They gave in after 48 hours

The monetary authorities resisted the pressure only for forty eight hours. Just two days after the Fed said it will stop to feed the bankers with tens of billions of dollars every month, the BoJ took over and gave out more yen trillions, widely increasing its already generous handouts of free money to bankers and financiers. This is not just quantitative easing, it touches the limits of robbing the real economy. Nevertheless it’s not enough. So it seems it’s the turn of ECB to enter the circle of ‘donors’. This prospect tough has already produced strong reactions from the German central bank, the Bundesbank, the last bastion of financial orthodoxy in the developed world. It’s certain then that ECB’s Governing Council meeting of today will emit pertinent messages.

Bundesbank rejects QE

According to Reuters Jens Weidmann, the governor Bundesbank has created a strong team of Eurozone central bankers. Reportedly, they are ready to resist any attempt by ECB’s President Mario Draghi to follow the example of BoJ and start flooding the market with freshly printed euros, through purchases of corporate and government bonds. This source says that the Weidmann team in ECB’s Governing Council includes Yves Mersch, Sabine Lautenschlaeger as well as governors from Netherlands, Luxembourg, Estonia, Latvia and possibly Slovakia, Slovenia and even Austria. They also charge Draghi for setting very high targets for ECB’s purchases of covered bonds and Asset Backed Securities.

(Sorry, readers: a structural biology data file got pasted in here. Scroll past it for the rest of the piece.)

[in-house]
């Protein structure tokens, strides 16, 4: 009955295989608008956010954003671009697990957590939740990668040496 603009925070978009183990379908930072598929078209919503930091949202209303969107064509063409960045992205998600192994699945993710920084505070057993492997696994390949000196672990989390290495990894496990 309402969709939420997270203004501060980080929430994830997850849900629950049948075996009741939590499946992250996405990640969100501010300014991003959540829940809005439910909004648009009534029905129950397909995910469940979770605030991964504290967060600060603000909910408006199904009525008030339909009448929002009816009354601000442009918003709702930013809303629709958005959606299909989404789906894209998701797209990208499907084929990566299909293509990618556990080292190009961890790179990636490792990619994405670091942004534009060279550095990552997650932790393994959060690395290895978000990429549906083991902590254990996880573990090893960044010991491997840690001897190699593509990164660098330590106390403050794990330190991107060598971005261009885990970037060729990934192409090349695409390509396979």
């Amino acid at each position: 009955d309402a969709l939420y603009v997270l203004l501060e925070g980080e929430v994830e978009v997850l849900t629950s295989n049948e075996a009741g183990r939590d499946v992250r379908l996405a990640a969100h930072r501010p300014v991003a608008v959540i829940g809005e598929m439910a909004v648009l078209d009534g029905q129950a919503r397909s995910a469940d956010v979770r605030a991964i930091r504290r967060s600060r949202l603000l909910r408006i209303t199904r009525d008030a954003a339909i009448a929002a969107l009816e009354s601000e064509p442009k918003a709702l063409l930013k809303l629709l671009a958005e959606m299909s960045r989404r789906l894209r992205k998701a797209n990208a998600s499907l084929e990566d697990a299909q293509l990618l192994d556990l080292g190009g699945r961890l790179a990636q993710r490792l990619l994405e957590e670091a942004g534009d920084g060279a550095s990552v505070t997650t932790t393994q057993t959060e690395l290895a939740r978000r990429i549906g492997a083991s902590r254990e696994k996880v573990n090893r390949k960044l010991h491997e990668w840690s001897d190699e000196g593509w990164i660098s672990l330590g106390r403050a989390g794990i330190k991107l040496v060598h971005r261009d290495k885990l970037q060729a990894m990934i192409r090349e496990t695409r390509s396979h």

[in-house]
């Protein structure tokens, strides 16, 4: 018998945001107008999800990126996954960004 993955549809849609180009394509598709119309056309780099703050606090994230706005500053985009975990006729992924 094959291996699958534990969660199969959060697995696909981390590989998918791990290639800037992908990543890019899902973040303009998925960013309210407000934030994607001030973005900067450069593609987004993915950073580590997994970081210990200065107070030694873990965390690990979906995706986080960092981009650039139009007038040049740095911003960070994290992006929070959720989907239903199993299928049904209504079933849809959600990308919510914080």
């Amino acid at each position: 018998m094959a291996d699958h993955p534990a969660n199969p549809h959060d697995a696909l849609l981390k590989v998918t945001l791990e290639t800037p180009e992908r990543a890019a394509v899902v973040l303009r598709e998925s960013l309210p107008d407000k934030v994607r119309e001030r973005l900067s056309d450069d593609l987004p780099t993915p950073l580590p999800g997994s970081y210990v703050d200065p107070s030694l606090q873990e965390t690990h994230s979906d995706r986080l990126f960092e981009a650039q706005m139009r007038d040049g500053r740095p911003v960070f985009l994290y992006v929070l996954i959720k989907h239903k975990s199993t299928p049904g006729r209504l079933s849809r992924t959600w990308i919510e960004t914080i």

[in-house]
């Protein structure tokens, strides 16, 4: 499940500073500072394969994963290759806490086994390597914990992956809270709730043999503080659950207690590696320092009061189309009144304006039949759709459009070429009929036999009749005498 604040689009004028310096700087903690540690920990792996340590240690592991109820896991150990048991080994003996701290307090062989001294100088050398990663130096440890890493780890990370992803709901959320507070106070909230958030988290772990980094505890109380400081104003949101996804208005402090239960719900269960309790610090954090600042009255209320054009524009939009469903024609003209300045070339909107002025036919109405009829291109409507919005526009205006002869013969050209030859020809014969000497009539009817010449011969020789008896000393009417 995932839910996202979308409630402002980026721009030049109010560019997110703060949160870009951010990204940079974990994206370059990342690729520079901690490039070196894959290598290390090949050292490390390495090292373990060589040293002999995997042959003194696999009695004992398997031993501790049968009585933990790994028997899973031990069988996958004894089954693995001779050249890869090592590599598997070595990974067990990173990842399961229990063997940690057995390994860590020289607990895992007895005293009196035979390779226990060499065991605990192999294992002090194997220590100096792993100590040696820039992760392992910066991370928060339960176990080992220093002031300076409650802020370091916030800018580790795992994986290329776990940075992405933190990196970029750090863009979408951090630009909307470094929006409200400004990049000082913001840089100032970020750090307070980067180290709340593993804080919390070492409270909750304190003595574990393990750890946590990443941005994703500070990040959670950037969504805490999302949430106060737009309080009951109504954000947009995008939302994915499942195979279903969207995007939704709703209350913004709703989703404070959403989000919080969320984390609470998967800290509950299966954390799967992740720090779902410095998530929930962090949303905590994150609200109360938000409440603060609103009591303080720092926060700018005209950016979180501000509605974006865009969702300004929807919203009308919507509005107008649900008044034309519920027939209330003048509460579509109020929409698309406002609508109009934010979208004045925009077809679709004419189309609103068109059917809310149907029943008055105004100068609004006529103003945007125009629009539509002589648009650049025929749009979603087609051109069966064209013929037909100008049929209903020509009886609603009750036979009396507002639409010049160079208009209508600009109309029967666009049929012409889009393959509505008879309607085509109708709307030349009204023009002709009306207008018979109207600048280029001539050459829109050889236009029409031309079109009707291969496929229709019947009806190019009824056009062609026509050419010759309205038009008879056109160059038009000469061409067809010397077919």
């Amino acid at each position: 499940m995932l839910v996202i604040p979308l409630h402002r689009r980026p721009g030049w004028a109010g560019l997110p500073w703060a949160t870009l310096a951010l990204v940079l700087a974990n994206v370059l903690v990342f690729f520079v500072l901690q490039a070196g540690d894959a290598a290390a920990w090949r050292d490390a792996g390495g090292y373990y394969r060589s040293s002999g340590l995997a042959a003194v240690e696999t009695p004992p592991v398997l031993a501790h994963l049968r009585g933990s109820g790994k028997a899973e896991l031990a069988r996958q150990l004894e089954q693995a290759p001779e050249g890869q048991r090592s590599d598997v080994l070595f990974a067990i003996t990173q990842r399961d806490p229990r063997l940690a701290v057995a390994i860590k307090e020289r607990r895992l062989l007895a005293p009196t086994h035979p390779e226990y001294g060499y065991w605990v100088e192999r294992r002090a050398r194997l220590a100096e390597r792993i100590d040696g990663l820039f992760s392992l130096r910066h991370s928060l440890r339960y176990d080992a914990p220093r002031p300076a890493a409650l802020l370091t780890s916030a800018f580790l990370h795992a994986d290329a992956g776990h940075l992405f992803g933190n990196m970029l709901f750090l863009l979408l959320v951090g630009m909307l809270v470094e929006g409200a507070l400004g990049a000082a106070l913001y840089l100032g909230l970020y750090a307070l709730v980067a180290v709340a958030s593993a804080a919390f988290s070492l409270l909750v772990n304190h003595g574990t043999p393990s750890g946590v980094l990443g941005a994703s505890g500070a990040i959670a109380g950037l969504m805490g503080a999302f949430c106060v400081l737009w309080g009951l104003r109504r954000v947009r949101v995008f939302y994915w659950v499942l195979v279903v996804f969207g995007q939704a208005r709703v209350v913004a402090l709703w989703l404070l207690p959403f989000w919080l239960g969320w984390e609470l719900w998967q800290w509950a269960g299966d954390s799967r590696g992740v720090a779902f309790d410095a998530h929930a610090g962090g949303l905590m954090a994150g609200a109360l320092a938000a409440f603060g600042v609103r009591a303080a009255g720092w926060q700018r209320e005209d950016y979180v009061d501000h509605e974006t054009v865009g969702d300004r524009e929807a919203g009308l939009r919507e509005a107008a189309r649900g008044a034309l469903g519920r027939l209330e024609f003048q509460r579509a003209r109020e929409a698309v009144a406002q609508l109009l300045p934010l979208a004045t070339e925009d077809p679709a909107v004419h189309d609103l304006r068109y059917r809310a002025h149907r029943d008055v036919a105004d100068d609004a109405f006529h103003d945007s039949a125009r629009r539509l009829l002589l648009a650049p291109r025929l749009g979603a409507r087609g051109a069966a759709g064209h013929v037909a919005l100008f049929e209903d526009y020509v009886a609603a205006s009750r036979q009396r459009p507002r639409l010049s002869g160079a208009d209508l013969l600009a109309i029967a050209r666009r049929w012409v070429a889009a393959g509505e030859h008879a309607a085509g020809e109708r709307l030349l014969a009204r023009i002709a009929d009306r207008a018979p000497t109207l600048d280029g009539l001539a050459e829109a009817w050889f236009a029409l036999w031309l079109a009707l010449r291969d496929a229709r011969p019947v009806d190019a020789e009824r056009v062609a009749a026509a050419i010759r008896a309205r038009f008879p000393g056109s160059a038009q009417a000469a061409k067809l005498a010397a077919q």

As a result, the scenery in ECB’s Governing Council is not at all clear, so today’s meeting is very important. On top of that it’s also difficult to decipher if the German government is ready to back Jens Weidmann to the end, as he resists the policies of more free euros to bankers (at almost zero interest rate cost). Not to forget that Berlin has to take care of the German crumbling banks too, which are clamoring for free cash from ECB.